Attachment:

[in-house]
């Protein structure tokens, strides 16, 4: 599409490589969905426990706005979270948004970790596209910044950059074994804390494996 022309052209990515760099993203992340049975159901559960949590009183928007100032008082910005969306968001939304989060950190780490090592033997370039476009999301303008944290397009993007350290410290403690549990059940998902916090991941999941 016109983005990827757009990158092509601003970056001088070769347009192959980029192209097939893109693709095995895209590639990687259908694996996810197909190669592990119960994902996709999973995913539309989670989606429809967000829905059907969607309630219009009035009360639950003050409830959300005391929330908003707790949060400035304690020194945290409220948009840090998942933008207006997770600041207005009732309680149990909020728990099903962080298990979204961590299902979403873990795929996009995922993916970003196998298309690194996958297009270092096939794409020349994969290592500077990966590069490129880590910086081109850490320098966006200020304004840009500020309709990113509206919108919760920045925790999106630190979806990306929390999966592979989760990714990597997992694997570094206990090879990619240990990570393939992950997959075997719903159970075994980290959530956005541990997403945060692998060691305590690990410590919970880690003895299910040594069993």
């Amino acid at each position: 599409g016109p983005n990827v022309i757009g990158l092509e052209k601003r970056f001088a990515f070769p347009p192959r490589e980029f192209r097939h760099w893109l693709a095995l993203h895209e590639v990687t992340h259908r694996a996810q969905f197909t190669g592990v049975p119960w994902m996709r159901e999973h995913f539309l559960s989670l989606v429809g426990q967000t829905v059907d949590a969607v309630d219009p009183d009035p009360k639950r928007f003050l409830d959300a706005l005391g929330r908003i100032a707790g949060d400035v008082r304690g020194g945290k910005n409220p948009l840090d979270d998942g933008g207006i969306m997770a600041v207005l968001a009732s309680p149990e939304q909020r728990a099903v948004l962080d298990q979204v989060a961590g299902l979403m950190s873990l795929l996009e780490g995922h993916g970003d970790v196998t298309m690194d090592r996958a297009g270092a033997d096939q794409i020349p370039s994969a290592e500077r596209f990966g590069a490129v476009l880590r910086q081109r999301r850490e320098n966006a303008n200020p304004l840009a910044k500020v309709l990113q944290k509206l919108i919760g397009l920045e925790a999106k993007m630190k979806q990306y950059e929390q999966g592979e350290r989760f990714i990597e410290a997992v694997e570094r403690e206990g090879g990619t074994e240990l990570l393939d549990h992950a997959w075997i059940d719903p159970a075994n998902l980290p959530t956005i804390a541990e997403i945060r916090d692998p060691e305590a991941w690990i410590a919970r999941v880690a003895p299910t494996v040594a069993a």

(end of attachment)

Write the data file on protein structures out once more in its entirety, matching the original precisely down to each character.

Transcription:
[in-house]
């Protein structure tokens, strides 16, 4: 599409490589969905426990706005979270948004970790596209910044950059074994804390494996 022309052209990515760099993203992340049975159901559960949590009183928007100032008082910005969306968001939304989060950190780490090592033997370039476009999301303008944290397009993007350290410290403690549990059940998902916090991941999941 016109983005990827757009990158092509601003970056001088070769347009192959980029192209097939893109693709095995895209590639990687259908694996996810197909190669592990119960994902996709999973995913539309989670989606429809967000829905059907969607309630219009009035009360639950003050409830959300005391929330908003707790949060400035304690020194945290409220948009840090998942933008207006997770600041207005009732309680149990909020728990099903962080298990979204961590299902979403873990795929996009995922993916970003196998298309690194996958297009270092096939794409020349994969290592500077990966590069490129880590910086081109850490320098966006200020304004840009500020309709990113509206919108919760920045925790999106630190979806990306929390999966592979989760990714990597997992694997570094206990090879990619240990990570393939992950997959075997719903159970075994980290959530956005541990997403945060692998060691305590690990410590919970880690003895299910040594069993």
């Amino acid at each position: 599409g016109p983005n990827v022309i757009g990158l092509e052209k601003r970056f001088a990515f070769p347009p192959r490589e980029f192209r097939h760099w893109l693709a095995l993203h895209e590639v990687t992340h259908r694996a996810q969905f197909t190669g592990v049975p119960w994902m996709r159901e999973h995913f539309l559960s989670l989606v429809g426990q967000t829905v059907d949590a969607v309630d219009p009183d009035p009360k639950r928007f003050l409830d959300a706005l005391g929330r908003i100032a707790g949060d400035v008082r304690g020194g945290k910005n409220p948009l840090d979270d998942g933008g207006i969306m997770a600041v207005l968001a009732s309680p149990e939304q909020r728990a099903v948004l962080d298990q979204v989060a961590g299902l979403m950190s873990l795929l996009e780490g995922h993916g970003d970790v196998t298309m690194d090592r996958a297009g270092a033997d096939q794409i020349p370039s994969a290592e500077r596209f990966g590069a490129v476009l880590r910086q081109r999301r850490e320098n966006a303008n200020p304004l840009a910044k500020v309709l990113q944290k509206l919108i919760g397009l920045e925790a999106k993007m630190k979806q990306y950059e929390q999966g592979e350290r989760f990714i990597e410290a997992v694997e570094r403690e206990g090879g990619t074994e240990l990570l393939d549990h992950a997959w075997i059940d719903p159970a075994n998902l980290p959530t956005i804390a541990e997403i945060r916090d692998p060691e305590a991941w690990i410590a919970r999941v880690a003895p299910t494996v040594a069993a």